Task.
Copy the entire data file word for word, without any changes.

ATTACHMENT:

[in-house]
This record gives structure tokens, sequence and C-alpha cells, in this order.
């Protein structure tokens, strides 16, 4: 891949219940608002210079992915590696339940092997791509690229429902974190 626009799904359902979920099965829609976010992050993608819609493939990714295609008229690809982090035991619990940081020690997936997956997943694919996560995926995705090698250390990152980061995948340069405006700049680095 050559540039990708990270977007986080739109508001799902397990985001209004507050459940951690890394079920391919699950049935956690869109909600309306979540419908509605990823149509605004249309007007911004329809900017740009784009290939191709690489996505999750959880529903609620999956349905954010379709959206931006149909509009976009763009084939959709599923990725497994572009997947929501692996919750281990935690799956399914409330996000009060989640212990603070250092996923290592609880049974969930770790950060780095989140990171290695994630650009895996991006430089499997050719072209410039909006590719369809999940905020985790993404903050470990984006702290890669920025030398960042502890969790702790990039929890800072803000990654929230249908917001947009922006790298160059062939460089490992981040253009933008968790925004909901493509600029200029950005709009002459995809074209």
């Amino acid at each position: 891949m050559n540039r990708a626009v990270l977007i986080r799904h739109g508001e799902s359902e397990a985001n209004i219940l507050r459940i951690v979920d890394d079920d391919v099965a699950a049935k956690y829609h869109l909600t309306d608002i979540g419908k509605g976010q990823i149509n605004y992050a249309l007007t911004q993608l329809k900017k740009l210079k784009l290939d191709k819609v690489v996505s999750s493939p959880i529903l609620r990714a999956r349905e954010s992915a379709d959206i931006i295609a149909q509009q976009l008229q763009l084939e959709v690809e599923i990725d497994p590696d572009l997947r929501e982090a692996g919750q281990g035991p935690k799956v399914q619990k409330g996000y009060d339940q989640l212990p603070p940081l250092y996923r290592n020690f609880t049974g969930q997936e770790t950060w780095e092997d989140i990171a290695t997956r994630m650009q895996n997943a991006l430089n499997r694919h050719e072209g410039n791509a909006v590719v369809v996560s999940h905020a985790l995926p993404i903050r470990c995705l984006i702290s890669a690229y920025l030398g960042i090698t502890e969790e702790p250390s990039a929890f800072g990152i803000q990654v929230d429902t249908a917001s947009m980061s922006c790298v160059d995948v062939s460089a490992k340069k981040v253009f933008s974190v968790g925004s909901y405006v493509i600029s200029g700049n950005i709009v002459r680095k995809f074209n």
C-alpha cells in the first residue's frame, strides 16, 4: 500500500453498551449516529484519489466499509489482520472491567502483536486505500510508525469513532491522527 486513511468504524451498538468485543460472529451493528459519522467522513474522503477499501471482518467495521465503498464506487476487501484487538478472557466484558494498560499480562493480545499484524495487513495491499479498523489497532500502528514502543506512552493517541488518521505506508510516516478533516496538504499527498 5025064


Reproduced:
[in-house]
This record gives structure tokens, sequence and C-alpha cells, in this order.
């Protein structure tokens, strides 16, 4: 891949219940608002210079992915590696339940092997791509690229429902974190 626009799904359902979920099965829609976010992050993608819609493939990714295609008229690809982090035991619990940081020690997936997956997943694919996560995926995705090698250390990152980061995948340069405006700049680095 050559540039990708990270977007986080739109508001799902397990985001209004507050459940951690890394079920391919699950049935956690869109909600309306979540419908509605990823149509605004249309007007911004329809900017740009784009290939191709690489996505999750959880529903609620999956349905954010379709959206931006149909509009976009763009084939959709599923990725497994572009997947929501692996919750281990935690799956399914409330996000009060989640212990603070250092996923290592609880049974969930770790950060780095989140990171290695994630650009895996991006430089499997050719072209410039909006590719369809999940905020985790993404903050470990984006702290890669920025030398960042502890969790702790990039929890800072803000990654929230249908917001947009922006790298160059062939460089490992981040253009933008968790925004909901493509600029200029950005709009002459995809074209």
């Amino acid at each position: 891949m050559n540039r990708a626009v990270l977007i986080r799904h739109g508001e799902s359902e397990a985001n209004i219940l507050r459940i951690v979920d890394d079920d391919v099965a699950a049935k956690y829609h869109l909600t309306d608002i979540g419908k509605g976010q990823i149509n605004y992050a249309l007007t911004q993608l329809k900017k740009l210079k784009l290939d191709k819609v690489v996505s999750s493939p959880i529903l609620r990714a999956r349905e954010s992915a379709d959206i931006i295609a149909q509009q976009l008229q763009l084939e959709v690809e599923i990725d497994p590696d572009l997947r929501e982090a692996g919750q281990g035991p935690k799956v399914q619990k409330g996000y009060d339940q989640l212990p603070p940081l250092y996923r290592n020690f609880t049974g969930q997936e770790t950060w780095e092997d989140i990171a290695t997956r994630m650009q895996n997943a991006l430089n499997r694919h050719e072209g410039n791509a909006v590719v369809v996560s999940h905020a985790l995926p993404i903050r470990c995705l984006i702290s890669a690229y920025l030398g960042i090698t502890e969790e702790p250390s990039a929890f800072g990152i803000q990654v929230d429902t249908a917001s947009m980061s922006c790298v160059d995948v062939s460089a490992k340069k981040v253009f933008s974190v968790g925004s909901y405006v493509i600029s200029g700049n950005i709009v002459r680095k995809f074209n």
C-alpha cells in the first residue's frame, strides 16, 4: 500500500453498551449516529484519489466499509489482520472491567502483536486505500510508525469513532491522527 486513511468504524451498538468485543460472529451493528459519522467522513474522503477499501471482518467495521465503498464506487476487501484487538478472557466484558494498560499480562493480545499484524495487513495491499479498523489497532500502528514502543506512552493517541488518521505506508510516516478533516496538504499527498 5025064